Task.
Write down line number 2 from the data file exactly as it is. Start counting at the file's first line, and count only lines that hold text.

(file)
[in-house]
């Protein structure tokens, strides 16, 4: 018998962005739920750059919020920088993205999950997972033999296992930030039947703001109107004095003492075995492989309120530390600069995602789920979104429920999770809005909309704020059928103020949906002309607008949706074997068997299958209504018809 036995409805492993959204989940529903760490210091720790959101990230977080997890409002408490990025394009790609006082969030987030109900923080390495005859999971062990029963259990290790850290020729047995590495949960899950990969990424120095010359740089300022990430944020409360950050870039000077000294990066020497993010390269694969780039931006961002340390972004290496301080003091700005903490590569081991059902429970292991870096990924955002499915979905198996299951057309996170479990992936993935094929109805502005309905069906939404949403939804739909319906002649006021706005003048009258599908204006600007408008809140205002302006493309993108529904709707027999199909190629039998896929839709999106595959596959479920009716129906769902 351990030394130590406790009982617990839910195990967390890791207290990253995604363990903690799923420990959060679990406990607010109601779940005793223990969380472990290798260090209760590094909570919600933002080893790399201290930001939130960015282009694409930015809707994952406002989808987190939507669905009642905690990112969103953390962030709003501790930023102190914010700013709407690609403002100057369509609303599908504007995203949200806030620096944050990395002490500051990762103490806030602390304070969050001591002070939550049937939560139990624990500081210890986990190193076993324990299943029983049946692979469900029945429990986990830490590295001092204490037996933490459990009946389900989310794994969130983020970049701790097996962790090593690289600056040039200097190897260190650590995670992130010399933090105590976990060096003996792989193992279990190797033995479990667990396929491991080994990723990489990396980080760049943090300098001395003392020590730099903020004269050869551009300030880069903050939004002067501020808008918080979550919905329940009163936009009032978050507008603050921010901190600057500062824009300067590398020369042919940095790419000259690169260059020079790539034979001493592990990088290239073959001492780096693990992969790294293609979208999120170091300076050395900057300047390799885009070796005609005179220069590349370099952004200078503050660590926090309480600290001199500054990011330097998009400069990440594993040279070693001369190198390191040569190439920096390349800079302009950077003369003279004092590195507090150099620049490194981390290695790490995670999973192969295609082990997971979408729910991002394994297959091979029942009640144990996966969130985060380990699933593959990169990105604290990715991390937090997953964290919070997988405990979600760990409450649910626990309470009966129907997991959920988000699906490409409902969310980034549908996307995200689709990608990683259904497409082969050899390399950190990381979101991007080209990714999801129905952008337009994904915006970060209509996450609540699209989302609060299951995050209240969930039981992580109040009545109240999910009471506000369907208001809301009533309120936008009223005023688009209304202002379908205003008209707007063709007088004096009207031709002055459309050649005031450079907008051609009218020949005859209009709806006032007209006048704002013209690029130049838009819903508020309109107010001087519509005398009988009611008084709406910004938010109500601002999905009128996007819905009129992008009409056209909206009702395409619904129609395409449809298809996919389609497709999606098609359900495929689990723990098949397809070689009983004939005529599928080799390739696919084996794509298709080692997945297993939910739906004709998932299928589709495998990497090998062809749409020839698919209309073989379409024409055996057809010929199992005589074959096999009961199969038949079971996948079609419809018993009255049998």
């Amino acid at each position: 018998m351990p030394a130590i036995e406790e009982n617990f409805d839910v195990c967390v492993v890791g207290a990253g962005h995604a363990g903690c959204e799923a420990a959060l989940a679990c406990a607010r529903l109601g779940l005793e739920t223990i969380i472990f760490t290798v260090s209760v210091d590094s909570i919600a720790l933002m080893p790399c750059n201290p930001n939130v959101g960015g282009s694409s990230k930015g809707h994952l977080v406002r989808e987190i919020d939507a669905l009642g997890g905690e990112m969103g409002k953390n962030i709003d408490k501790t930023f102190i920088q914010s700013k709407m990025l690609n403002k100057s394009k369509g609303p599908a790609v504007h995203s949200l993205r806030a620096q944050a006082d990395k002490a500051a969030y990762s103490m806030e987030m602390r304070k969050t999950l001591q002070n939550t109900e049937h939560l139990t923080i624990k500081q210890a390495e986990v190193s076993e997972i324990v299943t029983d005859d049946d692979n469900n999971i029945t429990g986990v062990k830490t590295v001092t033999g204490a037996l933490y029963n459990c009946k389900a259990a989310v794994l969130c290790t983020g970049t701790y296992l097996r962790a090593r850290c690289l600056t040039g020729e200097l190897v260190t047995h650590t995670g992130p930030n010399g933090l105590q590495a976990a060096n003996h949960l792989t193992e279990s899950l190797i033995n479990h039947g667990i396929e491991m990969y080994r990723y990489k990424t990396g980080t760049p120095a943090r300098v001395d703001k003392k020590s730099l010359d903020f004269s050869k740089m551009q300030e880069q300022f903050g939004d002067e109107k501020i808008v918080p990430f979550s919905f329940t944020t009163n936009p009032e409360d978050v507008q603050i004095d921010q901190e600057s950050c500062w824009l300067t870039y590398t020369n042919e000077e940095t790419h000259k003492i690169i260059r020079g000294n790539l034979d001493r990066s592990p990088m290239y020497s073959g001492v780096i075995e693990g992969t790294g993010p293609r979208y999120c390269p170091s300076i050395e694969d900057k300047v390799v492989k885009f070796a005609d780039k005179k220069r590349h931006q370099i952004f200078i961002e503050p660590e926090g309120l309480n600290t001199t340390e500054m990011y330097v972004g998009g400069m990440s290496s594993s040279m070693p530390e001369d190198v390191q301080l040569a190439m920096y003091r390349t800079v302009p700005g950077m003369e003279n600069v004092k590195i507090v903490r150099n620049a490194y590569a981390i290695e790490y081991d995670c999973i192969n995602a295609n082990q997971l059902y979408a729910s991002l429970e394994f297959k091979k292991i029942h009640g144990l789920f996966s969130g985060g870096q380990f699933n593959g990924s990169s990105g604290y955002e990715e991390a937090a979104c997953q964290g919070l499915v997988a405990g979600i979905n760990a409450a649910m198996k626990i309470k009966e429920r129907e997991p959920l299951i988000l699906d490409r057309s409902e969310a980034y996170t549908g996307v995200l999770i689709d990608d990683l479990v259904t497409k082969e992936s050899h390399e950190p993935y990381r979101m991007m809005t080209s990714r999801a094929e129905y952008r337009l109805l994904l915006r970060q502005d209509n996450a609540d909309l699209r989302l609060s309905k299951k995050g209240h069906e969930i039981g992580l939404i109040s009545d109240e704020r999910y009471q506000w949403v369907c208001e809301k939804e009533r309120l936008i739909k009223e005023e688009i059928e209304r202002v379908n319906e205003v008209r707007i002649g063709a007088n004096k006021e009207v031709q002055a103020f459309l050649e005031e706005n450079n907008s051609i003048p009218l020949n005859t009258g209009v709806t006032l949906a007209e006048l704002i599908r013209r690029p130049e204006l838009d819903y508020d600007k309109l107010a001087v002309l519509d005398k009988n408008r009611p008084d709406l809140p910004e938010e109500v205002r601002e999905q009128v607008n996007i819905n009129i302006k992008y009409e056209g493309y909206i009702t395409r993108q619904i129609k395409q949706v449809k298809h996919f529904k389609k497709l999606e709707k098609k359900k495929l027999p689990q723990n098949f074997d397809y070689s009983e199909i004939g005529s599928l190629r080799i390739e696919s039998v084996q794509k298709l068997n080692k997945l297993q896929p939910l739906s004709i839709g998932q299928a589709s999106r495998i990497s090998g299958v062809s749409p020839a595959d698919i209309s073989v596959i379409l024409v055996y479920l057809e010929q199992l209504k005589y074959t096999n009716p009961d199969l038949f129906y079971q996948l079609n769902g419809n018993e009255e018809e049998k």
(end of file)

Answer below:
């Protein structure tokens, strides 16, 4: 018998962005739920750059919020920088993205999950997972033999296992930030039947703001109107004095003492075995492989309120530390600069995602789920979104429920999770809005909309704020059928103020949906002309607008949706074997068997299958209504018809 036995409805492993959204989940529903760490210091720790959101990230977080997890409002408490990025394009790609006082969030987030109900923080390495005859999971062990029963259990290790850290020729047995590495949960899950990969990424120095010359740089300022990430944020409360950050870039000077000294990066020497993010390269694969780039931006961002340390972004290496301080003091700005903490590569081991059902429970292991870096990924955002499915979905198996299951057309996170479990992936993935094929109805502005309905069906939404949403939804739909319906002649006021706005003048009258599908204006600007408008809140205002302006493309993108529904709707027999199909190629039998896929839709999106595959596959479920009716129906769902 351990030394130590406790009982617990839910195990967390890791207290990253995604363990903690799923420990959060679990406990607010109601779940005793223990969380472990290798260090209760590094909570919600933002080893790399201290930001939130960015282009694409930015809707994952406002989808987190939507669905009642905690990112969103953390962030709003501790930023102190914010700013709407690609403002100057369509609303599908504007995203949200806030620096944050990395002490500051990762103490806030602390304070969050001591002070939550049937939560139990624990500081210890986990190193076993324990299943029983049946692979469900029945429990986990830490590295001092204490037996933490459990009946389900989310794994969130983020970049701790097996962790090593690289600056040039200097190897260190650590995670992130010399933090105590976990060096003996792989193992279990190797033995479990667990396929491991080994990723990489990396980080760049943090300098001395003392020590730099903020004269050869551009300030880069903050939004002067501020808008918080979550919905329940009163936009009032978050507008603050921010901190600057500062824009300067590398020369042919940095790419000259690169260059020079790539034979001493592990990088290239073959001492780096693990992969790294293609979208999120170091300076050395900057300047390799885009070796005609005179220069590349370099952004200078503050660590926090309480600290001199500054990011330097998009400069990440594993040279070693001369190198390191040569190439920096390349800079302009950077003369003279004092590195507090150099620049490194981390290695790490995670999973192969295609082990997971979408729910991002394994297959091979029942009640144990996966969130985060380990699933593959990169990105604290990715991390937090997953964290919070997988405990979600760990409450649910626990309470009966129907997991959920988000699906490409409902969310980034549908996307995200689709990608990683259904497409082969050899390399950190990381979101991007080209990714999801129905952008337009994904915006970060209509996450609540699209989302609060299951995050209240969930039981992580109040009545109240999910009471506000369907208001809301009533309120936008009223005023688009209304202002379908205003008209707007063709007088004096009207031709002055459309050649005031450079907008051609009218020949005859209009709806006032007209006048704002013209690029130049838009819903508020309109107010001087519509005398009988009611008084709406910004938010109500601002999905009128996007819905009129992008009409056209909206009702395409619904129609395409449809298809996919389609497709999606098609359900495929689990723990098949397809070689009983004939005529599928080799390739696919084996794509298709080692997945297993939910739906004709998932299928589709495998990497090998062809749409020839698919209309073989379409024409055996057809010929199992005589074959096999009961199969038949079971996948079609419809018993009255049998």